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Spokane Invades Olympia: Day 2


George Washington Bust

January 24, 2013

OLYMPIA, Wash. – Whether or not a transportation revenue package in the state of Washington will come out of the current legislative session is one issue the group of nearly 90 business, educational and community leaders from Spokane will keep a sharp eye on.

The group met with a number of legislators during a day of advocacy efforts at the Capitol building. Senator Steve Hobbs (D-Lake Stevens) opened his meeting by acknowledging that the North Spokane Corridor needs to be completed. In order to do that and fund a number of other key transportation projects in the region, the funding must come from somewhere, which is where a revenue package comes into play.

Hobbs said he believes a revenue package needs to be presented this year.

“The more we delay, it’ll cost us more,” he said, while noting that labor and material costs are low right now.

Representative Judy Clibborn (D-Mercer Island) echoed Hobbs’ remarks while assuring the Spokane group that its wish list isn’t being ignored.

“I’ve heard loud and clear from the Spokane region about what its priorities are,” she said.

Senator Curtis King (R-Yakima) said he fully supports a revenue package, but believes it should come in 2014.

Governor Jay Inslee, a little more than a week on the job, stayed away from the revenue package conversation in his remarks to the Spokane group, but did talk about the need for the North Spokane Corridor. Inslee will wait and see what the legislature provides in the transportation area.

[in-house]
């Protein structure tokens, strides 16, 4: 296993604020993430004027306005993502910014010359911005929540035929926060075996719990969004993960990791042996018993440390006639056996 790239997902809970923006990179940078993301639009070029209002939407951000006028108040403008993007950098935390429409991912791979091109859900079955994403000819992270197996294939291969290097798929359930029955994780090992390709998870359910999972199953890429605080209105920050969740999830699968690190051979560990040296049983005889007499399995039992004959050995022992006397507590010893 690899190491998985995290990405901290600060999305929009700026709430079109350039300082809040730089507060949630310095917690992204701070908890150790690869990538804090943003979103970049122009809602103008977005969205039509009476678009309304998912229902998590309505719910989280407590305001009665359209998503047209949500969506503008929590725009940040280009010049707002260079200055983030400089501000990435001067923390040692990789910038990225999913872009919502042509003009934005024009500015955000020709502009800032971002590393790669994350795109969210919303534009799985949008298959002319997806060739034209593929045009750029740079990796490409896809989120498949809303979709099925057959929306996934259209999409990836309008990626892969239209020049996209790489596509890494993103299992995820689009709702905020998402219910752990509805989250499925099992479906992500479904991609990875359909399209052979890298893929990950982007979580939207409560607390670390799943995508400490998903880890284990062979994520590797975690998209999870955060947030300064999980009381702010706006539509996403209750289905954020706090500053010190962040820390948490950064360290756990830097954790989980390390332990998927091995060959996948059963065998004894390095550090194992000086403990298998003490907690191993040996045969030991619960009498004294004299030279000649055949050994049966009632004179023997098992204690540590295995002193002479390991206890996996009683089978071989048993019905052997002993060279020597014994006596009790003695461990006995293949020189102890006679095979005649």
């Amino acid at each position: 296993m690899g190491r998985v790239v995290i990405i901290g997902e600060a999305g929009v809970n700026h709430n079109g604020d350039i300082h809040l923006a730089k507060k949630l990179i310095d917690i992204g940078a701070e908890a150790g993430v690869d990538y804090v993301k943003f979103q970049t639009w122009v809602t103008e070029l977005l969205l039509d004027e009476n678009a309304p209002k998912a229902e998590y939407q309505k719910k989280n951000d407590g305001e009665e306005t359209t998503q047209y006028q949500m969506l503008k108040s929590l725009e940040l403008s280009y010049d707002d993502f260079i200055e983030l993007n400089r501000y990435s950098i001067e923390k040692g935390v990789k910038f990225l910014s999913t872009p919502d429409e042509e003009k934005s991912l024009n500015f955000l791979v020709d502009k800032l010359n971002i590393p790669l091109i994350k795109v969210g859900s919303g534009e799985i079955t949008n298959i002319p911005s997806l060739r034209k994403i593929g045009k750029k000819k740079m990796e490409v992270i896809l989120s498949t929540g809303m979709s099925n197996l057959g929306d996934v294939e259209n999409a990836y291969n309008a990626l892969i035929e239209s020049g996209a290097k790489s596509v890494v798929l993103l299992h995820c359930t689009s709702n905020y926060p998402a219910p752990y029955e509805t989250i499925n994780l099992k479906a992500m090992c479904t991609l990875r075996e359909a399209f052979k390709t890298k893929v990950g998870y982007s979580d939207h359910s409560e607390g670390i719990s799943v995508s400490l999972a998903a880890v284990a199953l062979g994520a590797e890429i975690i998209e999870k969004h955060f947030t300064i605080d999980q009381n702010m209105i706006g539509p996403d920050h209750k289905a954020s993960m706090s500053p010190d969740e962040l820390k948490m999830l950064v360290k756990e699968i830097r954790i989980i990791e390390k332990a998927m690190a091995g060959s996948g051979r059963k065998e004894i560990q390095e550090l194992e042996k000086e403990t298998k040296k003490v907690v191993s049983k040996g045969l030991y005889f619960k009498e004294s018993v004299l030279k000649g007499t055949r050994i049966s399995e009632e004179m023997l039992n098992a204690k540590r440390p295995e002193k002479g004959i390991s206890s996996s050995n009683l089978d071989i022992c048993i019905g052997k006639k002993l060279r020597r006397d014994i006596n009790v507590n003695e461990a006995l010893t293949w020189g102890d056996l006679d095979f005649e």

Many Washington Republicans have stated that they aren’t in favor of a new revenue package unless the legislature also enacts some cuts or reforms to other programs. Senator Mark Schoesler (R-Ritzville) said reforms need to take place in a number of areas, while citing the state’s permitting process and its ferry system as two that stood out to him.

Senator Andy Billig (D-Spokane) agreed that both sides need to be willing to make some tough decisions in order to get a new revenue package.

“If we do something significant, we need some give and take,” he said.

Spokane’s Higher Education Sector Receives Praise

Marty Brown, the current Executive Director of the Washington State Board for Community and Technical Colleges and the former Budget Director for Governor Gregoire, praised Spokane’s higher education leaders for their efforts to collaborate and become a team in advancing higher education in the Spokane region.

“You’re very lucky in Spokane to have great collaboration,” he said. “It’s a team game. We’re all here to educate the students of Washington.”

On other higher education topics, Representative Larry Haler (R-Richland) stressed his support for expanding medical education at the Riverpoint Campus in Spokane. Washington State University is currently asking for about $5 million in operating funds for medical education.

One Response to Spokane Invades Olympia: Day 2

  1. Pingback: Our Thoughts: Washington Legislature, Health Care Reform, Spokane Arena Concerts and the Spokane Indians | Greater Spokane Incorporated

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